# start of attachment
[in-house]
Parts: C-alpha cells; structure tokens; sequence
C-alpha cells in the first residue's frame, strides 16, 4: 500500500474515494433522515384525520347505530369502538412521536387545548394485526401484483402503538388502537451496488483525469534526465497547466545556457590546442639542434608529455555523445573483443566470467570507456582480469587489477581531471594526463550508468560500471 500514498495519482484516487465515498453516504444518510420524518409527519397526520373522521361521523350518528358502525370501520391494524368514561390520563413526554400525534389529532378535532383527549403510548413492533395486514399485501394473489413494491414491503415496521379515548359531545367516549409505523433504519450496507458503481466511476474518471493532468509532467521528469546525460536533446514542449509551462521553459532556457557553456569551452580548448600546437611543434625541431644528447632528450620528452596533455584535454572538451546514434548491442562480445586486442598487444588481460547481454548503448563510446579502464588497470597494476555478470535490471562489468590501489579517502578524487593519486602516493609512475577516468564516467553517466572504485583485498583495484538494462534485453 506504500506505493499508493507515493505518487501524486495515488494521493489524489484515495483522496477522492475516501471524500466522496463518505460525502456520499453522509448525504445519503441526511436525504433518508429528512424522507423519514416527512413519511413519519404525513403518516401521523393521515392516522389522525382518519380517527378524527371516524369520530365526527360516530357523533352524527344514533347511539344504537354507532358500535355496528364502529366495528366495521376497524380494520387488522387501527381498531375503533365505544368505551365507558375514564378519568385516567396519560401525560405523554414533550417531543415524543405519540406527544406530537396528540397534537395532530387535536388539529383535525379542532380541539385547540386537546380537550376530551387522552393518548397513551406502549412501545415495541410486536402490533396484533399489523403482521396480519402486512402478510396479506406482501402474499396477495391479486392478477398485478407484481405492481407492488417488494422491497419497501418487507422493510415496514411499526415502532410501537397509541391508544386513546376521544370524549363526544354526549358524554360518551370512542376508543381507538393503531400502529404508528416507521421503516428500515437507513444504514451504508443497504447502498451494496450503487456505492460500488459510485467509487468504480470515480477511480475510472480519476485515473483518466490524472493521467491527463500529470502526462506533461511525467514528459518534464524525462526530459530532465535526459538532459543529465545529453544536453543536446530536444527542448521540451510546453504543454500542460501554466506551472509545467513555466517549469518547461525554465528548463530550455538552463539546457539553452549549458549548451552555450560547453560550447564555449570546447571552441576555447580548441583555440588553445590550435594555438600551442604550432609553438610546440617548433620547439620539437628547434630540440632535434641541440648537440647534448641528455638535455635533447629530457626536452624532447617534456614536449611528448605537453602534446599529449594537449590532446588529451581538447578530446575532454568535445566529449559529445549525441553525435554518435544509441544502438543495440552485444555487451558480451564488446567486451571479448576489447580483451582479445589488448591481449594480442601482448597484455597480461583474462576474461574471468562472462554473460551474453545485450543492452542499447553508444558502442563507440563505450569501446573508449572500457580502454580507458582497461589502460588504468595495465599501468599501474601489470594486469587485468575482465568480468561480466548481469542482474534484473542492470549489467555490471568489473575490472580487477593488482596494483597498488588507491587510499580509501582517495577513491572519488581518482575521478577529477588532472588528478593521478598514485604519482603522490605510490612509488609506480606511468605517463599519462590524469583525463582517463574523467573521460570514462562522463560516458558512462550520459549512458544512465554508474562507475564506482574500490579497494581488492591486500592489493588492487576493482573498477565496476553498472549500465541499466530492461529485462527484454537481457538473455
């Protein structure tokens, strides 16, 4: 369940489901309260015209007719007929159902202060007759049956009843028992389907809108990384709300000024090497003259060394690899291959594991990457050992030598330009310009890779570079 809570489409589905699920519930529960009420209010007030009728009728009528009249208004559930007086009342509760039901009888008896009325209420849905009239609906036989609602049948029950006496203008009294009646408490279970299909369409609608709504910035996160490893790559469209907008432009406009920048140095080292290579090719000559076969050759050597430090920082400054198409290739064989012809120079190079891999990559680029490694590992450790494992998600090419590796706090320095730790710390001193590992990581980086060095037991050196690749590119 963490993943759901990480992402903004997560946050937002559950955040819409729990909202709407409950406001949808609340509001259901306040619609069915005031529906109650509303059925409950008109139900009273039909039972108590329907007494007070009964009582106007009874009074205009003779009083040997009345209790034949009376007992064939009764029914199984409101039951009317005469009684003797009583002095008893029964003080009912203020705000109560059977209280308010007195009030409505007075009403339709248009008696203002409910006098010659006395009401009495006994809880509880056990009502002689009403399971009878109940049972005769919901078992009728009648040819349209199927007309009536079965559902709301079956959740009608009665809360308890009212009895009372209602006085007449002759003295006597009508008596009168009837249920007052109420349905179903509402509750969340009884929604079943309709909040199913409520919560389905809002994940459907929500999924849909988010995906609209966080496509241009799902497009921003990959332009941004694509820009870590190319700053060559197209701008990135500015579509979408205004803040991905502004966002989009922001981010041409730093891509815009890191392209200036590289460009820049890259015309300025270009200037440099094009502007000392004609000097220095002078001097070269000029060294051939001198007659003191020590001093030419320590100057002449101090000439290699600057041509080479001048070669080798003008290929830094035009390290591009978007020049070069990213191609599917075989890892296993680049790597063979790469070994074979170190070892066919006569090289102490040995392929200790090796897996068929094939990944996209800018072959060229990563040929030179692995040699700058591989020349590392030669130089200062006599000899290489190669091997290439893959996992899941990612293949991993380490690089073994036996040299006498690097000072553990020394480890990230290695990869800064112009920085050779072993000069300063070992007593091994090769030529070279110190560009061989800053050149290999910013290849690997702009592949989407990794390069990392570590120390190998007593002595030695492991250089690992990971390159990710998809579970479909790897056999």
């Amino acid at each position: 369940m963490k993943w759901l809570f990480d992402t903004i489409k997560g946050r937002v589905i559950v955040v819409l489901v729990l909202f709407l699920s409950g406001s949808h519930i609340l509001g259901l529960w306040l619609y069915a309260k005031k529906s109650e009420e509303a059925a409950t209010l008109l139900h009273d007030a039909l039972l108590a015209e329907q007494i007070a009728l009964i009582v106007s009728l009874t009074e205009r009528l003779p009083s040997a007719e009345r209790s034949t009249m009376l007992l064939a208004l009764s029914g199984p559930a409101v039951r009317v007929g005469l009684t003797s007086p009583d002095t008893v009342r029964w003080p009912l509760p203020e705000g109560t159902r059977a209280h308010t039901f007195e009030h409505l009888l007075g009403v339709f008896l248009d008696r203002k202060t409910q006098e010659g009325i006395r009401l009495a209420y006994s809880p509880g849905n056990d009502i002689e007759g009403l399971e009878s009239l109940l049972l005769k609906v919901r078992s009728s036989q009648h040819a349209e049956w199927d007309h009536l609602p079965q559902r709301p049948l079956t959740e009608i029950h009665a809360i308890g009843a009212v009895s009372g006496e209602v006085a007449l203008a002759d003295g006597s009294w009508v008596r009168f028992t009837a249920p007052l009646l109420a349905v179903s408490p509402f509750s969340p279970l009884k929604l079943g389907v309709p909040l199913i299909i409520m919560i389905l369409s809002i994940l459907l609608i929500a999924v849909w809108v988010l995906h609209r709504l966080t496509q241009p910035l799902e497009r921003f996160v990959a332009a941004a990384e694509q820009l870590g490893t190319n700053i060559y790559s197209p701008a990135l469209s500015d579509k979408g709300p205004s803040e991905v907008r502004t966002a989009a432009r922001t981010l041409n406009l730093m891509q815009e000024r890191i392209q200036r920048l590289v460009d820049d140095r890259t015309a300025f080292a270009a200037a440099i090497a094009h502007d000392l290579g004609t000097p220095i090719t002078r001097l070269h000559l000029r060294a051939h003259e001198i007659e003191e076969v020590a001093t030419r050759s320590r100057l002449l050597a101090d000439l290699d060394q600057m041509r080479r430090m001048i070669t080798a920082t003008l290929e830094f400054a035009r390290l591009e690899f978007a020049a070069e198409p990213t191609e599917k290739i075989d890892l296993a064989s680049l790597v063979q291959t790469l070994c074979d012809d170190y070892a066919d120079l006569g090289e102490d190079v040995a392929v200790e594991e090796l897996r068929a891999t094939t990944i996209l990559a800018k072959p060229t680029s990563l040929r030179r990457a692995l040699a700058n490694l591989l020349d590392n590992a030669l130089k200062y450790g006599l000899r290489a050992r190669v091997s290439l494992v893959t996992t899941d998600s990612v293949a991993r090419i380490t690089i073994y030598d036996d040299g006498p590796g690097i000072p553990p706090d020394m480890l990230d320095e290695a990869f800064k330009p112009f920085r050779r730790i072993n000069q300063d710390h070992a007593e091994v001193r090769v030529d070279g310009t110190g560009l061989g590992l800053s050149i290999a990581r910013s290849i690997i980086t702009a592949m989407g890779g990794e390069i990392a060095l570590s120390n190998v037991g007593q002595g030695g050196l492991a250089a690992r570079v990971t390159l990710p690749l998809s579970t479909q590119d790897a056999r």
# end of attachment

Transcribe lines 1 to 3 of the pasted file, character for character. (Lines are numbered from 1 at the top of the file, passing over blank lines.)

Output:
[in-house]
Parts: C-alpha cells; structure tokens; sequence
C-alpha cells in the first residue's frame, strides 16, 4: 500500500474515494433522515384525520347505530369502538412521536387545548394485526401484483402503538388502537451496488483525469534526465497547466545556457590546442639542434608529455555523445573483443566470467570507456582480469587489477581531471594526463550508468560500471 500514498495519482484516487465515498453516504444518510420524518409527519397526520373522521361521523350518528358502525370501520391494524368514561390520563413526554400525534389529532378535532383527549403510548413492533395486514399485501394473489413494491414491503415496521379515548359531545367516549409505523433504519450496507458503481466511476474518471493532468509532467521528469546525460536533446514542449509551462521553459532556457557553456569551452580548448600546437611543434625541431644528447632528450620528452596533455584535454572538451546514434548491442562480445586486442598487444588481460547481454548503448563510446579502464588497470597494476555478470535490471562489468590501489579517502578524487593519486602516493609512475577516468564516467553517466572504485583485498583495484538494462534485453 506504500506505493499508493507515493505518487501524486495515488494521493489524489484515495483522496477522492475516501471524500466522496463518505460525502456520499453522509448525504445519503441526511436525504433518508429528512424522507423519514416527512413519511413519519404525513403518516401521523393521515392516522389522525382518519380517527378524527371516524369520530365526527360516530357523533352524527344514533347511539344504537354507532358500535355496528364502529366495528366495521376497524380494520387488522387501527381498531375503533365505544368505551365507558375514564378519568385516567396519560401525560405523554414533550417531543415524543405519540406527544406530537396528540397534537395532530387535536388539529383535525379542532380541539385547540386537546380537550376530551387522552393518548397513551406502549412501545415495541410486536402490533396484533399489523403482521396480519402486512402478510396479506406482501402474499396477495391479486392478477398485478407484481405492481407492488417488494422491497419497501418487507422493510415496514411499526415502532410501537397509541391508544386513546376521544370524549363526544354526549358524554360518551370512542376508543381507538393503531400502529404508528416507521421503516428500515437507513444504514451504508443497504447502498451494496450503487456505492460500488459510485467509487468504480470515480477511480475510472480519476485515473483518466490524472493521467491527463500529470502526462506533461511525467514528459518534464524525462526530459530532465535526459538532459543529465545529453544536453543536446530536444527542448521540451510546453504543454500542460501554466506551472509545467513555466517549469518547461525554465528548463530550455538552463539546457539553452549549458549548451552555450560547453560550447564555449570546447571552441576555447580548441583555440588553445590550435594555438600551442604550432609553438610546440617548433620547439620539437628547434630540440632535434641541440648537440647534448641528455638535455635533447629530457626536452624532447617534456614536449611528448605537453602534446599529449594537449590532446588529451581538447578530446575532454568535445566529449559529445549525441553525435554518435544509441544502438543495440552485444555487451558480451564488446567486451571479448576489447580483451582479445589488448591481449594480442601482448597484455597480461583474462576474461574471468562472462554473460551474453545485450543492452542499447553508444558502442563507440563505450569501446573508449572500457580502454580507458582497461589502460588504468595495465599501468599501474601489470594486469587485468575482465568480468561480466548481469542482474534484473542492470549489467555490471568489473575490472580487477593488482596494483597498488588507491587510499580509501582517495577513491572519488581518482575521478577529477588532472588528478593521478598514485604519482603522490605510490612509488609506480606511468605517463599519462590524469583525463582517463574523467573521460570514462562522463560516458558512462550520459549512458544512465554508474562507475564506482574500490579497494581488492591486500592489493588492487576493482573498477565496476553498472549500465541499466530492461529485462527484454537481457538473455